Supply influences tend to dominate before the marketing year officially begins. The key question in the first half of 2019 is the level of new crop production. Cotton prices remain relatively good compared to grains and oilseeds.. This might contribute to at least as much, if not more, cotton acreage planted in 2019. History suggests that when new crop corn futures prices are this low in relation to corresponding cotton futures, we could expect cotton planted acres pushing 14 million acres. Hence, I am not surprised by the National Cotton Council’s measurement of 14.45 million acres of intended cotton plantings, nor USDA’s February projection of 14.3 million planted acres. Historically, actual plantings vary from that early NCC benchmark by an average of 7% to the upside and 6% to the downside. That translates to a possible one million more or 800,000 fewer acres than what NCC measured. USDA’s March 29 Prospective Plantings came in on the low side of expectations at 13.8 million acres of U.S. all cotton, but is well within the historical range of adjustment. Until the June 30 report comes along, I’m hedging my bets with a forecast of 14.0 million planted acres.
The weather in 2019 is a major consideration, as it always is. NOAA is forecasting El Niño conditions through the summer and fall This is consistent with the wetter winter weather that we have already observed. This raises the possibilities of soil moisture accumulations, lower abandonment, and higher yields for spring-planted crops in the drier regions of the Cotton Belt.
Planting progress is a major consideration. As of the week ending April 21, the Far West region showed a 10-15% delay in planting while the early planting in the rest of the U.S. Cotton Belt roughly tracked the five year averages, by State.
Assuming 7% abandonment and 850 pound average U.S. yield, planting 14.0 million acres could produce a 23 million bale crops, which implies a very healthy supply of 27+ million bales. Even with a strong assumption of 17 million bales of U.S. exports, the ending stocks outcome is about 7 million bales. Increasing ending stocks year-over-year is historically associated with price weakness. It has been a while since we’ve had futures below 65 cents, but I at least want to remind readers of the possibility of downside price risk.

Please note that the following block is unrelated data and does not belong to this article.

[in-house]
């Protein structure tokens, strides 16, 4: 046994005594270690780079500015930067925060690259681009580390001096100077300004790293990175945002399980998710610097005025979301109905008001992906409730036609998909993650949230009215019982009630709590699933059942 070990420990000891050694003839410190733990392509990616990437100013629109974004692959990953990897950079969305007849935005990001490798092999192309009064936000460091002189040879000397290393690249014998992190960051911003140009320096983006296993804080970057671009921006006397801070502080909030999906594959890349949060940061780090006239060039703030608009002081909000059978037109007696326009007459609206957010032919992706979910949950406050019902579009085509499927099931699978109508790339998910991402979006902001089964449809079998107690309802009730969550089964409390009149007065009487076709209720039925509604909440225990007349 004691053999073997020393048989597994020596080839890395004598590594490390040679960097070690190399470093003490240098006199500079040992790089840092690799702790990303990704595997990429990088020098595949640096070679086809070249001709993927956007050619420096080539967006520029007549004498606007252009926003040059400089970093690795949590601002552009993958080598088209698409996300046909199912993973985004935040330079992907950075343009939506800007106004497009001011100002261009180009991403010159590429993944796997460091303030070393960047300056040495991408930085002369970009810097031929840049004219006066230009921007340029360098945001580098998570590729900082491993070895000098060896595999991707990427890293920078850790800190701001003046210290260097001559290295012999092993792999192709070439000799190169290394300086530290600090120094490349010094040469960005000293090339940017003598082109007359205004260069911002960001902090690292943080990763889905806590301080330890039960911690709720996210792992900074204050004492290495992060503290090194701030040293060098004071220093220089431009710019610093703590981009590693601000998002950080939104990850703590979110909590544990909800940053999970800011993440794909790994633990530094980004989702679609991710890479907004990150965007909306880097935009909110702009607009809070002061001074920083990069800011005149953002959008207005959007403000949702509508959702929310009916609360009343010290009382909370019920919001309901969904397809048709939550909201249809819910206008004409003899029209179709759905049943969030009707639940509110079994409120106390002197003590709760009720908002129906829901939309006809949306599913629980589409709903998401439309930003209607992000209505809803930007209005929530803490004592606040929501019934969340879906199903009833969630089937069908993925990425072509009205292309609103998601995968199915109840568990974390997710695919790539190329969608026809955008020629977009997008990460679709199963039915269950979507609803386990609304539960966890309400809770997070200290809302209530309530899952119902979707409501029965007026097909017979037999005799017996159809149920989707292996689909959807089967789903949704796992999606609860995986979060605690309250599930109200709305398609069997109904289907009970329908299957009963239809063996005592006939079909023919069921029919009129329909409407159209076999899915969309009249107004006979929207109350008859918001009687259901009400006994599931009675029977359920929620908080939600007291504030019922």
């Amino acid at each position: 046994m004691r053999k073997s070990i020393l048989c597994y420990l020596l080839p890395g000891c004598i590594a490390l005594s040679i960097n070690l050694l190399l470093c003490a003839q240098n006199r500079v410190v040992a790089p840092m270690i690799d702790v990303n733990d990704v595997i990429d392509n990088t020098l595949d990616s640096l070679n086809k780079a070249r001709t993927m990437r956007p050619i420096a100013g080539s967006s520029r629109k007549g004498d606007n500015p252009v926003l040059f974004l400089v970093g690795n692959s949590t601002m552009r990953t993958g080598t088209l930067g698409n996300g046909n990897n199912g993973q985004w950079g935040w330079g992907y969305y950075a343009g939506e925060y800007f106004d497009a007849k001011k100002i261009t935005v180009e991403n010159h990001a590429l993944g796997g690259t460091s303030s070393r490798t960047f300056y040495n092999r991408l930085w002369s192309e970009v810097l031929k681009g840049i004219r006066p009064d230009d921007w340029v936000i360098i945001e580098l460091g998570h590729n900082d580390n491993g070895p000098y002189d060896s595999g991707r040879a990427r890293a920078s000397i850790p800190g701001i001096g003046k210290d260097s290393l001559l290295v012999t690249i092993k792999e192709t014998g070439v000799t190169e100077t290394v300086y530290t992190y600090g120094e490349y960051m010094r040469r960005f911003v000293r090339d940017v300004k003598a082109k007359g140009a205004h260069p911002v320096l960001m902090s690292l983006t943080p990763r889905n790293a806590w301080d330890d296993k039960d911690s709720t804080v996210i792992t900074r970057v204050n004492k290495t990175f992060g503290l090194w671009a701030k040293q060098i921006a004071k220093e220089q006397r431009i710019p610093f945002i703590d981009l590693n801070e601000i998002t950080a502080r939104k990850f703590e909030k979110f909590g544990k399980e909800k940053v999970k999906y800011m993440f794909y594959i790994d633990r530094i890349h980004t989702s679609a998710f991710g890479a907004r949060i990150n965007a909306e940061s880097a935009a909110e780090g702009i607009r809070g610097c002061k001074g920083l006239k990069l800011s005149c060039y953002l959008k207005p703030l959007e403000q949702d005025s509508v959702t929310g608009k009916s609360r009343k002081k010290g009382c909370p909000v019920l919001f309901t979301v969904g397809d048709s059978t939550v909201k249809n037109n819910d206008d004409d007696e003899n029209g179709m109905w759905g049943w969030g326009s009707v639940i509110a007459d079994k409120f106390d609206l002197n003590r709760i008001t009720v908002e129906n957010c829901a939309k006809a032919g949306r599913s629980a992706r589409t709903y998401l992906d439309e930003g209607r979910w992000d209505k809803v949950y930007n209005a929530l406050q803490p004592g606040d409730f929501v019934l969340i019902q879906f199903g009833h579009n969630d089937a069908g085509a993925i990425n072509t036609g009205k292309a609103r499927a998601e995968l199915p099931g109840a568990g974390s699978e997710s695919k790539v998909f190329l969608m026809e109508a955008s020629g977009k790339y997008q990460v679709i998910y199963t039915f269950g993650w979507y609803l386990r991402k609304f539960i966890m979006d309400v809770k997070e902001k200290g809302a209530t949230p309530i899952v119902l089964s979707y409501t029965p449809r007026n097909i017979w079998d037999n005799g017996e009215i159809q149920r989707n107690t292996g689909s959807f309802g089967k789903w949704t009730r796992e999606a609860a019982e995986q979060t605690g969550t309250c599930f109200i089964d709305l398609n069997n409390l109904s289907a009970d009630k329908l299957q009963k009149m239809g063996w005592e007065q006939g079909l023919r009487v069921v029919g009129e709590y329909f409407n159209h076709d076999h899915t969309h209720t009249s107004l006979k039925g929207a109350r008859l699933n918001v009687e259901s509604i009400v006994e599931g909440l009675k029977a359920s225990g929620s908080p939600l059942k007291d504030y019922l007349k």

What can be done about this situation? First, go into it with your eyes wide open, knowing the expected per unit costs of production that you must cover if you are going to plant cotton. Second, consider the risk of hanging on to unsold 2018 bales. Third, consider pricing or hedging some 2019 cotton earlier while prices are still above 70 cents (click here and scroll down for an example). This last point can be refined: if there is a rally in Dec’19 to the mid and upper 70s, consider forward contracting and/or hedging at more meaningful and affordable price levels.
In other words, act quickly to implement a strategy like this if there is a rally in the futures market. Another obvious prerequisite for a strategy like this is establishing the necessary brokerage relationships and accounts, not to mention pre-planning the orders. It will be too late to do this when the market is briefly 5 cents higher after an unexpected development. And it will likewise be too late if the market is 10 cents lower by summer.